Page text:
I have become someone who is assertive in life and I practice this nearly every day. I have found strength from being a single parent and know even at the lowest of times I can gather myself and keep going, because I have to. I witnessed firsthand a mother who overcame so many obstacles in her path to raise two healthy, loving and high moral children.  What is interesting is I have followed a similar path to my mother.  Not only by becoming a single parent, which obviously was not in my plan I have also taken on studies later in life as my mother did. I have created a career in which I am working towards expanding, and I have created an environment for my child I feel he appreciates and values.

Often people ask for advice and two common questions is how do I survive and how do I manage? Throughout my journey, I have had to search for answers and I have endured some horrific circumstances that have left me in a crisis.  In saying this, I have found benefits of being a single parent and one of these is the power within and the knowing that I can do this, and do it on my own.  Through my experience, I feel and hope others can benefit from my knowledge and my journey. I hope they may learn something, feel supported and not alone, and find strength and power within themselves.

I’m sorry!

Please do not say you are sorry. Do you know what you are saying sorry for?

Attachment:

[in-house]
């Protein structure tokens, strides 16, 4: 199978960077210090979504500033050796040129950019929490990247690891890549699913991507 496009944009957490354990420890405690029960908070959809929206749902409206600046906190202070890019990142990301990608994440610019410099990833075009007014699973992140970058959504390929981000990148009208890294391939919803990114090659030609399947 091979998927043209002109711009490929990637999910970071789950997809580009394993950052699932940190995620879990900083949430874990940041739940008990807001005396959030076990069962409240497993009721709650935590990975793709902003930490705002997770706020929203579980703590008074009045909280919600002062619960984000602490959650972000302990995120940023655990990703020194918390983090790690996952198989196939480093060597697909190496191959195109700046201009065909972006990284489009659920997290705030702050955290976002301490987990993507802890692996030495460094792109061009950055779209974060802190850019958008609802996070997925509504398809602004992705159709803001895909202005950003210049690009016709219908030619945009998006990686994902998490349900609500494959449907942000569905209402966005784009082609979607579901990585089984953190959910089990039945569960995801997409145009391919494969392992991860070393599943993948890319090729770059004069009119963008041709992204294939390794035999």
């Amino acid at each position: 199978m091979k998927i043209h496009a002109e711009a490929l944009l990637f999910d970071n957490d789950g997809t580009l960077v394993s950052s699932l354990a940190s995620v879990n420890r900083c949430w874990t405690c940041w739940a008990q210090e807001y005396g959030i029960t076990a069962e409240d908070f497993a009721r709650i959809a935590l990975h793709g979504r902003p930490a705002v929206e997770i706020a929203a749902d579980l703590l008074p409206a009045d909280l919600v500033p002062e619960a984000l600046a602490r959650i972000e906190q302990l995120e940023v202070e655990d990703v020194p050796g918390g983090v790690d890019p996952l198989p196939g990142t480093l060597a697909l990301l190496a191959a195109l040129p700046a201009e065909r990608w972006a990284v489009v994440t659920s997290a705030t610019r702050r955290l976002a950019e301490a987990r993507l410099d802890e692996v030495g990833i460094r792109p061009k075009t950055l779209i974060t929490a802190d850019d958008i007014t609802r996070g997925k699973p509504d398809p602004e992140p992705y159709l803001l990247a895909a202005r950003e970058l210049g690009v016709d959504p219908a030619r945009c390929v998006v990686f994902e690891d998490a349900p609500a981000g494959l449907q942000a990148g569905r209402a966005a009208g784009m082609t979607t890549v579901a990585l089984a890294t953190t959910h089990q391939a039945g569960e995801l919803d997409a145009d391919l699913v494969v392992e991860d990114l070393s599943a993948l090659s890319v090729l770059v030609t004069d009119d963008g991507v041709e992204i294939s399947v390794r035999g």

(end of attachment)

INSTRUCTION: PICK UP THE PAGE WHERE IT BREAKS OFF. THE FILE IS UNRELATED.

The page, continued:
Perhaps this statement is a little harsh without explaining the meaning behind it and I feel an explanation is in order.

Let me rewind nine years ago and when I became a single parent. My darling son was only 14 months old at the time. To finally make that choice
to be on my own emotionally and to act on it physically was one of the hardest things I have ever had to do. Although I knew in my heart and soul it was the right thing, it still did not make it easier. I was in the relationship with my son’s father for seven years. I met him when at the tender age of 21, I thought he was fantastic. We always had a fiery relationship and I do take responsibility for my part in the demise of the breakdown and breakup.

I am a Scorpio; very passionate with a sting. I am told more than once (I dare to admit) apparantly I have a look which can kill on the spot. I do tend to forget but I do not forgive and all this adds to my makeup of who I am. On the other hand of being a Scorpio, I am a very passionate person, I am extremely loyal, I am vulnerable and feel I put others first before myself. Like anyone else, there is good with the bad.